Aerial photograph of the United States Navy dirigible Akron in flight above Portland on May 24, 1932. On that day, the Oregon Journal published a front-page story about the Akron’s visit and published image No. 371N5036, a similar photograph to this one, on Page 4. The caption with that image included the following information about the dirigible: “The Akron is 785 feet long, weighs 403,000 pounds, and has 6,300,000 cubic feet gas volume. The ship has eight motors, totaling 4480 horsepower, and can make 83.8 miles an hour at top speed.” Image note: The number 4 is written on the negative and is visible in the lower left corner of the photograph.

U. S. Navy dirigible Akron over Portland

Aerial photograph of the United States Navy dirigible Akron in flight above Portland on May 24, 1932. On that day, the Oregon Journal published a front-page story about the Akron’s visit and published image No. 371N5036, a similar photograph to this one, on Page 4. The caption with that image included the following information about the dirigible: “The Akron is 785 feet long, weighs 403,000 pounds, and has 6,300,000 cubic feet gas volume. The ship has eight motors, totaling 4480 horsepower, and can make 83.8 miles an hour at top speed.” Image note: The number 1 is written on the negative and is visible in the lower left corner of the photograph.

Wreckage of plane on golf course after fatal crash

Photograph of an unidentified man looking at the wreckage of a small Pargon Flying Service airplane after the plane crashed on the West Hills Golf Course in Portland on Tuesday, May 26, 1931. The pilot, Roy H. Scheffel, was killed. A cropped version of this photograph was published in the Oregon Journal on Wednesday, May 27, 1931, under the headline “To Death on West Hills Golf Course.” The photograph had the following caption: “Battered wreckage of the light plane in which Roy H. Sheffel [sic], operator of the Rendezvous eating place, made a fatal plunge to the seventh fairway of the West Hills golf course Tuesday afternoon. The picture was taken after the ship had been righted.” The photograph accompanied a story about Scheffel’s death, headlined “Cafe Man Killed in Air Crash.”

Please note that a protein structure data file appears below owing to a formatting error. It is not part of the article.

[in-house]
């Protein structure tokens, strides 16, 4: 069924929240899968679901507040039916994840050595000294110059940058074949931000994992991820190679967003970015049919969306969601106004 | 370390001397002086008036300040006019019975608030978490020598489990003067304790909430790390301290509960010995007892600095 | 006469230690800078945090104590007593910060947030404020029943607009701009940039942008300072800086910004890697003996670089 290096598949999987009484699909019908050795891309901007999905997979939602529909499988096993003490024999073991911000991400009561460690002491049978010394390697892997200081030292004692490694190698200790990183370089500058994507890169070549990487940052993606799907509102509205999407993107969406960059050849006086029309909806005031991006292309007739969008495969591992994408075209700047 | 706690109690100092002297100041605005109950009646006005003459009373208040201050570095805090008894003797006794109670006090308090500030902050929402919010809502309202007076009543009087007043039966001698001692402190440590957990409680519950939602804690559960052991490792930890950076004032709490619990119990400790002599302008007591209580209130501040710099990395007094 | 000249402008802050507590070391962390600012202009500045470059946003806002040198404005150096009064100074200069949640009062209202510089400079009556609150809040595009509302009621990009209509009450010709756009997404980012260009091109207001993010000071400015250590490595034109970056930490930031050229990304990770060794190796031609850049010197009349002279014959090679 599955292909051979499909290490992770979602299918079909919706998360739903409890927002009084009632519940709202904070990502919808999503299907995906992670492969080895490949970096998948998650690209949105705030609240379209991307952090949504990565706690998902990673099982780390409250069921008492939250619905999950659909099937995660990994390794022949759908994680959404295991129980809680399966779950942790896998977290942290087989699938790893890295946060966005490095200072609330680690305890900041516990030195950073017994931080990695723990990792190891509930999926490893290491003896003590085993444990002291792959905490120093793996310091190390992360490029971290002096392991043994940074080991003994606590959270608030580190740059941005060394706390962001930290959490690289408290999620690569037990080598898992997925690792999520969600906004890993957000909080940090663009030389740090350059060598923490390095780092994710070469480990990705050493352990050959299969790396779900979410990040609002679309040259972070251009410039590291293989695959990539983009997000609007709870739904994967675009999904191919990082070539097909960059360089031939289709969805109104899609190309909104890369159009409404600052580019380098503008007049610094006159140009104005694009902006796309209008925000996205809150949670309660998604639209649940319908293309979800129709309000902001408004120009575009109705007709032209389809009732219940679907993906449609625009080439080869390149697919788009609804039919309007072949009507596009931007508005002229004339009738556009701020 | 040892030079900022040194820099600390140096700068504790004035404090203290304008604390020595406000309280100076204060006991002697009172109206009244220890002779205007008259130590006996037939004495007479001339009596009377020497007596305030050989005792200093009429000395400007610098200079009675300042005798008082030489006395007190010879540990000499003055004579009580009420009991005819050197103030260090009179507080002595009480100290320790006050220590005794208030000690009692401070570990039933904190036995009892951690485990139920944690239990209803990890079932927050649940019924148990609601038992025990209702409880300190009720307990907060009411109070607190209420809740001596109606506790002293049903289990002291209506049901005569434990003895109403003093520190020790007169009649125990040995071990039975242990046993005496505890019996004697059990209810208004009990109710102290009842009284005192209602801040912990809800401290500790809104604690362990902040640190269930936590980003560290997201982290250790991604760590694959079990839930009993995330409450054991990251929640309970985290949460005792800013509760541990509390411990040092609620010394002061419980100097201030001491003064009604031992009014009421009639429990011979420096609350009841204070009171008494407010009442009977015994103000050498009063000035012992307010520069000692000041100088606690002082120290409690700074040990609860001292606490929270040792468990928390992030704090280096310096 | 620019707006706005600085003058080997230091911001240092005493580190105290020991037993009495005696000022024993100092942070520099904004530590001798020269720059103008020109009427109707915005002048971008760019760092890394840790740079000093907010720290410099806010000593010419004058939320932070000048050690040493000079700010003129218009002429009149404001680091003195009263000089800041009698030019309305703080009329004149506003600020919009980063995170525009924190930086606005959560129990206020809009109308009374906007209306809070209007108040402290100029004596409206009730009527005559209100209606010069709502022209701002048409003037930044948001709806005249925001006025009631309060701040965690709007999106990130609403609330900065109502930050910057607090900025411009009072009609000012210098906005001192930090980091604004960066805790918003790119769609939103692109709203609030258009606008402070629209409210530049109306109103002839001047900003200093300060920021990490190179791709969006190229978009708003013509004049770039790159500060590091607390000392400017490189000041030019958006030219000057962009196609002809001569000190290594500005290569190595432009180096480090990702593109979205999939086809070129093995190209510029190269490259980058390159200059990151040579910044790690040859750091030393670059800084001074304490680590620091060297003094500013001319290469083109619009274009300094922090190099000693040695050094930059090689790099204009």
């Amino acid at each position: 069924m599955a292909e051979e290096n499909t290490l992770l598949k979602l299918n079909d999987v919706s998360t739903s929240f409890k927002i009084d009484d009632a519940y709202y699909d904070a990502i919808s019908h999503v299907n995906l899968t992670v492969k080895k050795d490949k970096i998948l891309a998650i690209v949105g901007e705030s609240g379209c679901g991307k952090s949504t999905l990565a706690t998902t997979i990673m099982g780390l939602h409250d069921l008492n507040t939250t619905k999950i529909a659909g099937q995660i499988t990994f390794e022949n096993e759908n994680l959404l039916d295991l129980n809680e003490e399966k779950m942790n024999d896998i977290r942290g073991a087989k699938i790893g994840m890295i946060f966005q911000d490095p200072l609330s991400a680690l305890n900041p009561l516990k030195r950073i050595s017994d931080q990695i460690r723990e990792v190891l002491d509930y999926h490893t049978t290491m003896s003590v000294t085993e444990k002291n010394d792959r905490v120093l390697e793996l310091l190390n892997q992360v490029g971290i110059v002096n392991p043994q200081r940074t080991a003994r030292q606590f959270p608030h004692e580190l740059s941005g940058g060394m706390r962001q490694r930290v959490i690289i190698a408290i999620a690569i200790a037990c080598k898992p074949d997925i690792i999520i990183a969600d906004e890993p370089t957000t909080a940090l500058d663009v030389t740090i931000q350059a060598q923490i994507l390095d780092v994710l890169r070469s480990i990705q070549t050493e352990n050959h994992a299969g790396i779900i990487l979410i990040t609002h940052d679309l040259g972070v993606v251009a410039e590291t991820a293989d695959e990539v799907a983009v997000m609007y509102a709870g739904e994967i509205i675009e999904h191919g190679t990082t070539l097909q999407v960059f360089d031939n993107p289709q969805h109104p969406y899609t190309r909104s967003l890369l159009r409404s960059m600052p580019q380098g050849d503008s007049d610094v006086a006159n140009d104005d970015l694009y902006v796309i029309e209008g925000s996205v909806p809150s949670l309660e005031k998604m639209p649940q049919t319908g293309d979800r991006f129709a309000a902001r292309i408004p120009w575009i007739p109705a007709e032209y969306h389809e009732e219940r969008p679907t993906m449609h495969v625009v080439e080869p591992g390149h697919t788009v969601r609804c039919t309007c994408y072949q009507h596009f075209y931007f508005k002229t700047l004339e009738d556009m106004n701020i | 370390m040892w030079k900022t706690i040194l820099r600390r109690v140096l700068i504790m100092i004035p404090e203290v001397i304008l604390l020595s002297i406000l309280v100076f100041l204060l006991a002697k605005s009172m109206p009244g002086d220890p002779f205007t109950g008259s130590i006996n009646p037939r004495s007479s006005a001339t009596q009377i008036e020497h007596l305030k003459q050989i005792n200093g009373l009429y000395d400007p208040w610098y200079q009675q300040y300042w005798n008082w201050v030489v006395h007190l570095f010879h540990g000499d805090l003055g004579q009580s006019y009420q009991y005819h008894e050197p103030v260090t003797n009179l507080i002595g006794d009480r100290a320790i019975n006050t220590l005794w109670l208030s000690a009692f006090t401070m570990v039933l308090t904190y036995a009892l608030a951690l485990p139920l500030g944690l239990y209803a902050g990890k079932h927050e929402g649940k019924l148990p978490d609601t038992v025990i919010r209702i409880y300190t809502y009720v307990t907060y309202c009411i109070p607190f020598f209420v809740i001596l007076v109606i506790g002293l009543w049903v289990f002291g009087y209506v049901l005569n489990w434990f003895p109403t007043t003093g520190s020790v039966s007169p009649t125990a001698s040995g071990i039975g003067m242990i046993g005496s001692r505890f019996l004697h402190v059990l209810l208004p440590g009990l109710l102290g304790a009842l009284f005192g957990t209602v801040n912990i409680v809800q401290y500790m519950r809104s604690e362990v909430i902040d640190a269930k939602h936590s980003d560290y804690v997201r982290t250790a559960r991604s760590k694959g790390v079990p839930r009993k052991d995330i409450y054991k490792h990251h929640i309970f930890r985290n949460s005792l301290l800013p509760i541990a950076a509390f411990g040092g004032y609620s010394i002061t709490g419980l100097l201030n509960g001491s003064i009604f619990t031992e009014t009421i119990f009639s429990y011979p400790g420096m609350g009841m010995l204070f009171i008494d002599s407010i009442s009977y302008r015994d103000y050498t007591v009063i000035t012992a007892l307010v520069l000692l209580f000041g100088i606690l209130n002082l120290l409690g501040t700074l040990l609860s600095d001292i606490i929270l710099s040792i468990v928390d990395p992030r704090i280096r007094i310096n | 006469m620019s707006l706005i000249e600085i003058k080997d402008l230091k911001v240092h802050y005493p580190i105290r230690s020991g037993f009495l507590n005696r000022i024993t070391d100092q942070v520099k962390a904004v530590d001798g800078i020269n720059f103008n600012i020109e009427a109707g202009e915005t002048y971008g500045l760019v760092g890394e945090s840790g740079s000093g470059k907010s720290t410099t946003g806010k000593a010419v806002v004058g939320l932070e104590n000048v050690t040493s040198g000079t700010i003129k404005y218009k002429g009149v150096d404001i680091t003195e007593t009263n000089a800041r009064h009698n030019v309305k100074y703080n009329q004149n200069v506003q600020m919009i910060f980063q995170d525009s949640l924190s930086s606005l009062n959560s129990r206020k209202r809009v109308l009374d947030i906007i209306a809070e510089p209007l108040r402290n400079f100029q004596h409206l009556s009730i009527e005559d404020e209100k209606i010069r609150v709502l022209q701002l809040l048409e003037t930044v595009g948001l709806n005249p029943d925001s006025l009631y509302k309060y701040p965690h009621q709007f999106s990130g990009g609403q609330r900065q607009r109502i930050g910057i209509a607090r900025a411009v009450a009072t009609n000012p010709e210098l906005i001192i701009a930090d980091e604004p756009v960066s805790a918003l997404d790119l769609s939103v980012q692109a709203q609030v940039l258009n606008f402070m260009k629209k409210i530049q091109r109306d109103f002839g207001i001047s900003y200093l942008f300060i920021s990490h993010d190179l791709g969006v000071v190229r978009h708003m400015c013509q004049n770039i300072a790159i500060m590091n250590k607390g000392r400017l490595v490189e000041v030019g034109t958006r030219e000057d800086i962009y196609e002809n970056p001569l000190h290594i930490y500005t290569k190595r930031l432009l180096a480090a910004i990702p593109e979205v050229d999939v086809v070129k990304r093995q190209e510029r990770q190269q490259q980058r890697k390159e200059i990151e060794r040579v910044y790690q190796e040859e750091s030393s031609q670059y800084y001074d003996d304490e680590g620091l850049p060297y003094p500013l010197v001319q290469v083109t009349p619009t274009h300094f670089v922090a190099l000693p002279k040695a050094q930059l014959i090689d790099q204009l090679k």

George O. Noville at air circus on Swan Island, Portland

Portrait of a smiling man, aviator and explorer George O. Noville, wearing a suit, tie, and pince-nez. The photograph was taken on Saturday, June 9 or Sunday, June 10, 1928, at Swan Island airport in Portland. According to stories in the Oregon Journal on June 8 and June 10, 1928, Noville planned to attend the Portland’s second annual air carnival at Swan Island on June 10 and stay the week to see the Rose Festival. He arrived on June 9. See related image Nos. 371N2516, 371N2520, and 371N5952. Image note: The name “O. G. Noville [sic]” is written on the negative and is visible on the right side of the image.

Pilot Tex Rankin holding black cat